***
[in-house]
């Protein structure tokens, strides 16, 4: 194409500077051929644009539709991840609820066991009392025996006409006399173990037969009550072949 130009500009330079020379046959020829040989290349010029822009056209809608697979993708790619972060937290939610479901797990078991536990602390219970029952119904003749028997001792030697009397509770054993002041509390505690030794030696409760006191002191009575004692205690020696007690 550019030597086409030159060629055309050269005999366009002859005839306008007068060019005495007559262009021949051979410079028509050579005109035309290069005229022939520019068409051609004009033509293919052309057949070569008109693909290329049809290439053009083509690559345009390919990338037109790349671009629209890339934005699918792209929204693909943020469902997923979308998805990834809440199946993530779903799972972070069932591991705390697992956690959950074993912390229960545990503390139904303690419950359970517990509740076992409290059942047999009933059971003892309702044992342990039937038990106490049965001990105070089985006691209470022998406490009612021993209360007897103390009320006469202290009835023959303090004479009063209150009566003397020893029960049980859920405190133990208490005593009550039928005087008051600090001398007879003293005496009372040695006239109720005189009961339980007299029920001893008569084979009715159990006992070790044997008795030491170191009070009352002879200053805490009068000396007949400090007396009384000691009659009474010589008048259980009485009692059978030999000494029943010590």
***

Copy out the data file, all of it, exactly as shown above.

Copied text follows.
[in-house]
């Protein structure tokens, strides 16, 4: 194409500077051929644009539709991840609820066991009392025996006409006399173990037969009550072949 130009500009330079020379046959020829040989290349010029822009056209809608697979993708790619972060937290939610479901797990078991536990602390219970029952119904003749028997001792030697009397509770054993002041509390505690030794030696409760006191002191009575004692205690020696007690 550019030597086409030159060629055309050269005999366009002859005839306008007068060019005495007559262009021949051979410079028509050579005109035309290069005229022939520019068409051609004009033509293919052309057949070569008109693909290329049809290439053009083509690559345009390919990338037109790349671009629209890339934005699918792209929204693909943020469902997923979308998805990834809440199946993530779903799972972070069932591991705390697992956690959950074993912390229960545990503390139904303690419950359970517990509740076992409290059942047999009933059971003892309702044992342990039937038990106490049965001990105070089985006691209470022998406490009612021993209360007897103390009320006469202290009835023959303090004479009063209150009566003397020893029960049980859920405190133990208490005593009550039928005087008051600090001398007879003293005496009372040695006239109720005189009961339980007299029920001893008569084979009715159990006992070790044997008795030491170191009070009352002879200053805490009068000396007949400090007396009384000691009659009474010589008048259980009485009692059978030999000494029943010590």